On May 20, 2009, the U.S. Securities and Exchange Commission (SEC) approved, by a narrow 3-2 vote, a proposed rulemaking to change the federal proxy rules to facilitate director nominations by shareholders. While the actual proposing release has not yet been published, the rule proposal is expected to permit large shareholders to propose nominees for the greater of one seat or 25 percent of the seats available on the board at the annual shareholders' meeting. Nominees proposed by shareholders would be included in the company's proxy materials alongside management's proposed slate of director nominees. Shareholder proponents must have held their shares for at least one year and must hold a significant stake in the company, with "significance" measured in relation to the size of the company. Shareholders of "large accelerated filers" (roughly the 700 largest public companies) must hold a minimum of 1 percent of the outstanding shares of the company to be eligible to nominate a director candidate. Shareholding percentages increase to 3 percent for "accelerated filers" and 5 percent for "non-accelerated filers."
Shareholder proponents will need to file a notice of intent to nominate director candidates. This notice must include various representations and disclosures relating to both the shareholder proponent and the director nominee, including a representation that the director nominee satisfies the objective independence criteria of the company's stock exchange.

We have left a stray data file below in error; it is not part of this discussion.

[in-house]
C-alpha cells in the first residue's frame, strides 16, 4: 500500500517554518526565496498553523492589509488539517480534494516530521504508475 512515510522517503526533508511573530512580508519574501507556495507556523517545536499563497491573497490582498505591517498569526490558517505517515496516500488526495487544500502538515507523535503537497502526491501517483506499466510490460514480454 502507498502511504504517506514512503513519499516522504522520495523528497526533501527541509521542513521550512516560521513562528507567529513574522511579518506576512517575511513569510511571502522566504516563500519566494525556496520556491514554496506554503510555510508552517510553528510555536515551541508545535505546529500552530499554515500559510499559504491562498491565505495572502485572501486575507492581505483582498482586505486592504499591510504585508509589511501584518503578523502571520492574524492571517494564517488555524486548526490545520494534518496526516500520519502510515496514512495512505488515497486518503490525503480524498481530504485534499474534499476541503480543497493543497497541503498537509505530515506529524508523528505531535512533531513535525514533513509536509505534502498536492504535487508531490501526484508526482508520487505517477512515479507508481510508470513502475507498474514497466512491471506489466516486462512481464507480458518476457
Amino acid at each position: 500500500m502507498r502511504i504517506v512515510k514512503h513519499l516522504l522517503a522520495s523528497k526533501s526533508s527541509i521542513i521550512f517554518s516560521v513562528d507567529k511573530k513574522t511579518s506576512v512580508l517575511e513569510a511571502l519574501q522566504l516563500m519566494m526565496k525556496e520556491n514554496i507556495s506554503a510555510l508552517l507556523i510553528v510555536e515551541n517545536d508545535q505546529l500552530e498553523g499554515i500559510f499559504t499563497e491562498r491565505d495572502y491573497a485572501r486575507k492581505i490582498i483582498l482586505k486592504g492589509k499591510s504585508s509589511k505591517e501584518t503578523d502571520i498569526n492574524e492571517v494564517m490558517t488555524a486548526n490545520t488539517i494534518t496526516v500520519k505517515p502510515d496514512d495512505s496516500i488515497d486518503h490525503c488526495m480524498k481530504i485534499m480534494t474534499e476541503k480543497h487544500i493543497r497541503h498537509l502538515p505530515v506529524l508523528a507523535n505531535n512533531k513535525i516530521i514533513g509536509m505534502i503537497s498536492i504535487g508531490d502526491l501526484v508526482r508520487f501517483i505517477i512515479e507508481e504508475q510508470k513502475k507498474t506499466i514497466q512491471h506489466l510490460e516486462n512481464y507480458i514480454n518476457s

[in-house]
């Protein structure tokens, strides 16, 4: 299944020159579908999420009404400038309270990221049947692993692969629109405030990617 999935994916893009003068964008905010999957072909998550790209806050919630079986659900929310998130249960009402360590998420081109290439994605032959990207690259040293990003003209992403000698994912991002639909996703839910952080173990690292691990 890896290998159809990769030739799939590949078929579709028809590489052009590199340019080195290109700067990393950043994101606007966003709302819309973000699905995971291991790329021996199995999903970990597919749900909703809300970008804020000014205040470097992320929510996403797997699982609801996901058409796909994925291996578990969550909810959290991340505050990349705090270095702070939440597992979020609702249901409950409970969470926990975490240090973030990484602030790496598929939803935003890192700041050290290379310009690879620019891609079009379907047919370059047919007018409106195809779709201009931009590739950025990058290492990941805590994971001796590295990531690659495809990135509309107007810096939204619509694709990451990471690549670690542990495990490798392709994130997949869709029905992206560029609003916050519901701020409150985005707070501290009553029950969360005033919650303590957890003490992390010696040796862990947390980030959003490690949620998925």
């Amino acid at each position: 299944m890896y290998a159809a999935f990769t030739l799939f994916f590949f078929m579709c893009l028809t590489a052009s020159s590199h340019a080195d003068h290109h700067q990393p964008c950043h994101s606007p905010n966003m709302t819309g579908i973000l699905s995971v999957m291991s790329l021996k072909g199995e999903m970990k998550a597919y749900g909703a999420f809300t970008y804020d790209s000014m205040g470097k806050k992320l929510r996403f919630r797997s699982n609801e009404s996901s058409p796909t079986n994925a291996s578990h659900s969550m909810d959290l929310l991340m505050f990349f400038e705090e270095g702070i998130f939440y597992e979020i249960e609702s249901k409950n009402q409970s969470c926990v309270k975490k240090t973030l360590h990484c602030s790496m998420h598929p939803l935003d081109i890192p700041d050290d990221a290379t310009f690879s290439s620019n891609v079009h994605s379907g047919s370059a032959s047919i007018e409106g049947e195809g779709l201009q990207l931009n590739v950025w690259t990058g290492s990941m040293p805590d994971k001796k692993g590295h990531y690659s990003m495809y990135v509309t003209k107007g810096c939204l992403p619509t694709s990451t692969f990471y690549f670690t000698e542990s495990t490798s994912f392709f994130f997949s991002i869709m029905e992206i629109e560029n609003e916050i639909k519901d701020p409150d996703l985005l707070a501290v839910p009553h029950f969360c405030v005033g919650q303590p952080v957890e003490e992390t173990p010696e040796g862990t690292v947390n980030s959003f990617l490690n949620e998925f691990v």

The May 20, 2009, action marks the fourth proposal by the SEC in the past six years to address the controversial issue of "shareholder access." The last two attempts in 2007 and 2003 met with significant opposition by major corporations, lawmakers and Bush administration officials, and were ultimately abandoned. While most expect similar debate during the upcoming 60-day comment period, this most recent "shareholder access" proposal benefits from significant support from the current Congress as well as President Obama. On May 19, 2009, Senator Charles Schumer introduced the Shareholder Bill of Rights Act of 2009, which includes a provision that would require the SEC to adopt rules requiring companies to provide shareholders with access to company proxy materials to propose their own director candidates.
Meera Popat was also a principal author of this Hot Topic.